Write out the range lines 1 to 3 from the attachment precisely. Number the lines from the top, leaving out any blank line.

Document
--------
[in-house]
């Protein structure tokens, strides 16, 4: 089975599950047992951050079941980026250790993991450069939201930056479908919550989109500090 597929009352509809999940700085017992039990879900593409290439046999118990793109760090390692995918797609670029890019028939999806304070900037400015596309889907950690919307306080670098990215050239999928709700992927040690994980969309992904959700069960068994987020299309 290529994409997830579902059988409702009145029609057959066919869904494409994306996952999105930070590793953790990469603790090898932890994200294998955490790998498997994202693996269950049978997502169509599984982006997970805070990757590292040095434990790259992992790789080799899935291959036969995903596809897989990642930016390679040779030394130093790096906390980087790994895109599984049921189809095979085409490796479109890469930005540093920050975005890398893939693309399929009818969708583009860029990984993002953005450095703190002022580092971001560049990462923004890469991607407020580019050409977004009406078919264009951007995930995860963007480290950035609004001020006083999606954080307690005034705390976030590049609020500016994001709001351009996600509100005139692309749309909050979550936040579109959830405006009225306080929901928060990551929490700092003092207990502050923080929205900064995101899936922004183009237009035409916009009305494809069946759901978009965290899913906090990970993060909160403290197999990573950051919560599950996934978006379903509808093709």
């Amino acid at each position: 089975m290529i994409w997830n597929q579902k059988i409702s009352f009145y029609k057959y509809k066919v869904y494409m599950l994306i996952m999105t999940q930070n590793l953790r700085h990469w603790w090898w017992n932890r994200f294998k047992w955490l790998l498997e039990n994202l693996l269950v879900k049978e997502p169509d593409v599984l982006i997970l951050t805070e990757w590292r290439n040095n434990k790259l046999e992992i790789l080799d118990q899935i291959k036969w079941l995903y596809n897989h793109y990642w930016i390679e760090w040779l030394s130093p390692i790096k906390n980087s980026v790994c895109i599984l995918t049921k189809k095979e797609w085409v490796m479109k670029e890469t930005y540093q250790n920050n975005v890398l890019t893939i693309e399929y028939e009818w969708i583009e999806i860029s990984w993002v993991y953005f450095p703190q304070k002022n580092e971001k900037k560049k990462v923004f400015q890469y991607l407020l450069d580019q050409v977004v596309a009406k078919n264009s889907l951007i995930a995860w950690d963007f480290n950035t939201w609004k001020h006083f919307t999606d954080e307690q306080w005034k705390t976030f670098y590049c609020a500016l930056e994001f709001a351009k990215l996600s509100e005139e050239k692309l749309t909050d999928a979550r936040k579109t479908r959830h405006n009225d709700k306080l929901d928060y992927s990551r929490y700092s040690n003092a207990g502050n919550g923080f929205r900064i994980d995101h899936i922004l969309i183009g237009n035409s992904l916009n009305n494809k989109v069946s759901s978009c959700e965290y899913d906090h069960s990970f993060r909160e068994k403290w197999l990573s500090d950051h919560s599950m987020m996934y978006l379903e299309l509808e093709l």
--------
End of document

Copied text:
[in-house]
């Protein structure tokens, strides 16, 4: 089975599950047992951050079941980026250790993991450069939201930056479908919550989109500090 597929009352509809999940700085017992039990879900593409290439046999118990793109760090390692995918797609670029890019028939999806304070900037400015596309889907950690919307306080670098990215050239999928709700992927040690994980969309992904959700069960068994987020299309 290529994409997830579902059988409702009145029609057959066919869904494409994306996952999105930070590793953790990469603790090898932890994200294998955490790998498997994202693996269950049978997502169509599984982006997970805070990757590292040095434990790259992992790789080799899935291959036969995903596809897989990642930016390679040779030394130093790096906390980087790994895109599984049921189809095979085409490796479109890469930005540093920050975005890398893939693309399929009818969708583009860029990984993002953005450095703190002022580092971001560049990462923004890469991607407020580019050409977004009406078919264009951007995930995860963007480290950035609004001020006083999606954080307690005034705390976030590049609020500016994001709001351009996600509100005139692309749309909050979550936040579109959830405006009225306080929901928060990551929490700092003092207990502050923080929205900064995101899936922004183009237009035409916009009305494809069946759901978009965290899913906090990970993060909160403290197999990573950051919560599950996934978006379903509808093709």
């Amino acid at each position: 089975m290529i994409w997830n597929q579902k059988i409702s009352f009145y029609k057959y509809k066919v869904y494409m599950l994306i996952m999105t999940q930070n590793l953790r700085h990469w603790w090898w017992n932890r994200f294998k047992w955490l790998l498997e039990n994202l693996l269950v879900k049978e997502p169509d593409v599984l982006i997970l951050t805070e990757w590292r290439n040095n434990k790259l046999e992992i790789l080799d118990q899935i291959k036969w079941l995903y596809n897989h793109y990642w930016i390679e760090w040779l030394s130093p390692i790096k906390n980087s980026v790994c895109i599984l995918t049921k189809k095979e797609w085409v490796m479109k670029e890469t930005y540093q250790n920050n975005v890398l890019t893939i693309e399929y028939e009818w969708i583009e999806i860029s990984w993002v993991y953005f450095p703190q304070k002022n580092e971001k900037k560049k990462v923004f400015q890469y991607l407020l450069d580019q050409v977004v596309a009406k078919n264009s889907l951007i995930a995860w950690d963007f480290n950035t939201w609004k001020h006083f919307t999606d954080e307690q306080w005034k705390t976030f670098y590049c609020a500016l930056e994001f709001a351009k990215l996600s509100e005139e050239k692309l749309t909050d999928a979550r936040k579109t479908r959830h405006n009225d709700k306080l929901d928060y992927s990551r929490y700092s040690n003092a207990g502050n919550g923080f929205r900064i994980d995101h899936i922004l969309i183009g237009n035409s992904l916009n009305n494809k989109v069946s759901s978009c959700e965290y899913d906090h069960s990970f993060r909160e068994k403290w197999l990573s500090d950051h919560s599950m987020m996934y978006l379903e299309l509808e093709l």